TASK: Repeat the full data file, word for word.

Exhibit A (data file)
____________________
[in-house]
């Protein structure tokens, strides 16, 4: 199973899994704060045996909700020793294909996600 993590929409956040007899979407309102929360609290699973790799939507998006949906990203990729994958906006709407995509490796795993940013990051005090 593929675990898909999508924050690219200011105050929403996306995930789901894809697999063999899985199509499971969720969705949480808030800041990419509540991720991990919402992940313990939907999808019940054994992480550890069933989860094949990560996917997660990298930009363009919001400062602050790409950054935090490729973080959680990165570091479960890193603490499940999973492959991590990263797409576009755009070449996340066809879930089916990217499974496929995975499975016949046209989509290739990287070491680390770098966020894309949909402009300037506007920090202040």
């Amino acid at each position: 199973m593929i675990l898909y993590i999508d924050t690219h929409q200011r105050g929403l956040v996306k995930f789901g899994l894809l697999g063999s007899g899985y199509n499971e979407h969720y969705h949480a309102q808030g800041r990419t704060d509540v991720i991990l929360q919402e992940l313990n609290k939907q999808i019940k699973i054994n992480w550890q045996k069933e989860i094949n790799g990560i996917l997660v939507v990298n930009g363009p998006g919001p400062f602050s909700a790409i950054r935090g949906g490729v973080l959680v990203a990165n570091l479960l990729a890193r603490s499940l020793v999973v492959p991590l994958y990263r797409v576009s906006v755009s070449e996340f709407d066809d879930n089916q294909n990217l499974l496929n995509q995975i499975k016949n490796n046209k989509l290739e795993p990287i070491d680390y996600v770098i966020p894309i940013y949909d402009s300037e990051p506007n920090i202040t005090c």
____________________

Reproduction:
[in-house]
């Protein structure tokens, strides 16, 4: 199973899994704060045996909700020793294909996600 993590929409956040007899979407309102929360609290699973790799939507998006949906990203990729994958906006709407995509490796795993940013990051005090 593929675990898909999508924050690219200011105050929403996306995930789901894809697999063999899985199509499971969720969705949480808030800041990419509540991720991990919402992940313990939907999808019940054994992480550890069933989860094949990560996917997660990298930009363009919001400062602050790409950054935090490729973080959680990165570091479960890193603490499940999973492959991590990263797409576009755009070449996340066809879930089916990217499974496929995975499975016949046209989509290739990287070491680390770098966020894309949909402009300037506007920090202040």
């Amino acid at each position: 199973m593929i675990l898909y993590i999508d924050t690219h929409q200011r105050g929403l956040v996306k995930f789901g899994l894809l697999g063999s007899g899985y199509n499971e979407h969720y969705h949480a309102q808030g800041r990419t704060d509540v991720i991990l929360q919402e992940l313990n609290k939907q999808i019940k699973i054994n992480w550890q045996k069933e989860i094949n790799g990560i996917l997660v939507v990298n930009g363009p998006g919001p400062f602050s909700a790409i950054r935090g949906g490729v973080l959680v990203a990165n570091l479960l990729a890193r603490s499940l020793v999973v492959p991590l994958y990263r797409v576009s906006v755009s070449e996340f709407d066809d879930n089916q294909n990217l499974l496929n995509q995975i499975k016949n490796n046209k989509l290739e795993p990287i070491d680390y996600v770098i966020p894309i940013y949909d402009s300037e990051p506007n920090i202040t005090c």